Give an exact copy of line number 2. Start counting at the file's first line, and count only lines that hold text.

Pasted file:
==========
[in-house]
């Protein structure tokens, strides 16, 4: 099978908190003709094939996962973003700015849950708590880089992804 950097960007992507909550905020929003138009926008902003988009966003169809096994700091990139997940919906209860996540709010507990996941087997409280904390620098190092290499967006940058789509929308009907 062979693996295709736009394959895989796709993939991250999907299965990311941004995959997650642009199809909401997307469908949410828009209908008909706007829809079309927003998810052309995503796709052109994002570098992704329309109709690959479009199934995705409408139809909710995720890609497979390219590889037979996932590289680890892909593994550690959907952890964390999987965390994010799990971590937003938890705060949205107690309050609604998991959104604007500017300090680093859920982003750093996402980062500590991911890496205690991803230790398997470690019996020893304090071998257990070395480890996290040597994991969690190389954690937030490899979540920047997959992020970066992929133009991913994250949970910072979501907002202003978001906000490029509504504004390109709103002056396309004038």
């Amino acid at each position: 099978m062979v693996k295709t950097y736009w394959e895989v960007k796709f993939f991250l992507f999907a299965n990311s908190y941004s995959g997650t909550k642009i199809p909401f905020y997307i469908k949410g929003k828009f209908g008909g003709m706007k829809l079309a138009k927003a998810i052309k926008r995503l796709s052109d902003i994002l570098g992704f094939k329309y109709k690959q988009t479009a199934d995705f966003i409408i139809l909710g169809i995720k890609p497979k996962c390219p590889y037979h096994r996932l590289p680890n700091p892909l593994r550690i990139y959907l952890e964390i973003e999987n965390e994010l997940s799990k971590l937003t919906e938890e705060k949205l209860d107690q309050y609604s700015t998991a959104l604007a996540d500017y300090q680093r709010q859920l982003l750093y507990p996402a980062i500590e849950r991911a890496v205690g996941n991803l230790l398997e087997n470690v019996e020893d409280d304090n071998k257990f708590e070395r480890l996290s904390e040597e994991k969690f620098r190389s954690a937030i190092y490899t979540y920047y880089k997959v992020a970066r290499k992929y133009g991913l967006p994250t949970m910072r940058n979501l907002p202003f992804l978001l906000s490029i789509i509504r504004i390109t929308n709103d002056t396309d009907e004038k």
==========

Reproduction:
């Protein structure tokens, strides 16, 4: 099978908190003709094939996962973003700015849950708590880089992804 950097960007992507909550905020929003138009926008902003988009966003169809096994700091990139997940919906209860996540709010507990996941087997409280904390620098190092290499967006940058789509929308009907 062979693996295709736009394959895989796709993939991250999907299965990311941004995959997650642009199809909401997307469908949410828009209908008909706007829809079309927003998810052309995503796709052109994002570098992704329309109709690959479009199934995705409408139809909710995720890609497979390219590889037979996932590289680890892909593994550690959907952890964390999987965390994010799990971590937003938890705060949205107690309050609604998991959104604007500017300090680093859920982003750093996402980062500590991911890496205690991803230790398997470690019996020893304090071998257990070395480890996290040597994991969690190389954690937030490899979540920047997959992020970066992929133009991913994250949970910072979501907002202003978001906000490029509504504004390109709103002056396309004038």